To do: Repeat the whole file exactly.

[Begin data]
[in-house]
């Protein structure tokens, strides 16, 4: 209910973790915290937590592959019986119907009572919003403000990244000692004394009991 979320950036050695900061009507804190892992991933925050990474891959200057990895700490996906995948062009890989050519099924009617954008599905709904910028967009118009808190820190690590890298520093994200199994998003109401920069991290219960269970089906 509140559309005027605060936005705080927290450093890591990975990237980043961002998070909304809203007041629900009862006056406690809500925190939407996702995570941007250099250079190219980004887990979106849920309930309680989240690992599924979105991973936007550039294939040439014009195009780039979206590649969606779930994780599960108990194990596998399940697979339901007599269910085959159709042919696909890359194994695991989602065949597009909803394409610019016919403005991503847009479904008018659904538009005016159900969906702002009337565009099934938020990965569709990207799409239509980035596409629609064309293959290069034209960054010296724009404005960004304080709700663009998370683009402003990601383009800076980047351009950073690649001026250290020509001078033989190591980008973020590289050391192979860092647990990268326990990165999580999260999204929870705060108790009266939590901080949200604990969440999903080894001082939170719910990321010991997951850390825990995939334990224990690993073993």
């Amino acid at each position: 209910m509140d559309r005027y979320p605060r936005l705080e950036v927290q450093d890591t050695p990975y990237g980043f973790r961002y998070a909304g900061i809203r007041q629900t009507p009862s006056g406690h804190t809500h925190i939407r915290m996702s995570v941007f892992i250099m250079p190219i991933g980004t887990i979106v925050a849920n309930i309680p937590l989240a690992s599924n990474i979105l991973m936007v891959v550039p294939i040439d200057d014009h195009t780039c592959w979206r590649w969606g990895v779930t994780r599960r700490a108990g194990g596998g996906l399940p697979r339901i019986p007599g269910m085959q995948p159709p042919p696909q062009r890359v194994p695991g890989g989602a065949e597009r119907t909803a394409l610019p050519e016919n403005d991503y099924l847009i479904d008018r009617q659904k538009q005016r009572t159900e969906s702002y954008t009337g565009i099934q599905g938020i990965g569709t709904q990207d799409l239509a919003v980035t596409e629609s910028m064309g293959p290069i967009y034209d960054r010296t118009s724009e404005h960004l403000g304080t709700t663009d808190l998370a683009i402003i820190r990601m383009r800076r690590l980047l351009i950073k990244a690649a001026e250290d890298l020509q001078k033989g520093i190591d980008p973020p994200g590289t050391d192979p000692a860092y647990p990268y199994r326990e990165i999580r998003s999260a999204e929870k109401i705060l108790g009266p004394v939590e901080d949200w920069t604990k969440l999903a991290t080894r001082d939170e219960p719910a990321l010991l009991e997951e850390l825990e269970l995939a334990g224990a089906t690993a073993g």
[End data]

[in-house]
């Protein structure tokens, strides 16, 4: 209910973790915290937590592959019986119907009572919003403000990244000692004394009991 979320950036050695900061009507804190892992991933925050990474891959200057990895700490996906995948062009890989050519099924009617954008599905709904910028967009118009808190820190690590890298520093994200199994998003109401920069991290219960269970089906 509140559309005027605060936005705080927290450093890591990975990237980043961002998070909304809203007041629900009862006056406690809500925190939407996702995570941007250099250079190219980004887990979106849920309930309680989240690992599924979105991973936007550039294939040439014009195009780039979206590649969606779930994780599960108990194990596998399940697979339901007599269910085959159709042919696909890359194994695991989602065949597009909803394409610019016919403005991503847009479904008018659904538009005016159900969906702002009337565009099934938020990965569709990207799409239509980035596409629609064309293959290069034209960054010296724009404005960004304080709700663009998370683009402003990601383009800076980047351009950073690649001026250290020509001078033989190591980008973020590289050391192979860092647990990268326990990165999580999260999204929870705060108790009266939590901080949200604990969440999903080894001082939170719910990321010991997951850390825990995939334990224990690993073993």
């Amino acid at each position: 209910m509140d559309r005027y979320p605060r936005l705080e950036v927290q450093d890591t050695p990975y990237g980043f973790r961002y998070a909304g900061i809203r007041q629900t009507p009862s006056g406690h804190t809500h925190i939407r915290m996702s995570v941007f892992i250099m250079p190219i991933g980004t887990i979106v925050a849920n309930i309680p937590l989240a690992s599924n990474i979105l991973m936007v891959v550039p294939i040439d200057d014009h195009t780039c592959w979206r590649w969606g990895v779930t994780r599960r700490a108990g194990g596998g996906l399940p697979r339901i019986p007599g269910m085959q995948p159709p042919p696909q062009r890359v194994p695991g890989g989602a065949e597009r119907t909803a394409l610019p050519e016919n403005d991503y099924l847009i479904d008018r009617q659904k538009q005016r009572t159900e969906s702002y954008t009337g565009i099934q599905g938020i990965g569709t709904q990207d799409l239509a919003v980035t596409e629609s910028m064309g293959p290069i967009y034209d960054r010296t118009s724009e404005h960004l403000g304080t709700t663009d808190l998370a683009i402003i820190r990601m383009r800076r690590l980047l351009i950073k990244a690649a001026e250290d890298l020509q001078k033989g520093i190591d980008p973020p994200g590289t050391d192979p000692a860092y647990p990268y199994r326990e990165i999580r998003s999260a999204e929870k109401i705060l108790g009266p004394v939590e901080d949200w920069t604990k969440l999903a991290t080894r001082d939170e219960p719910a990321l010991l009991e997951e850390l825990e269970l995939a334990g224990a089906t690993a073993g």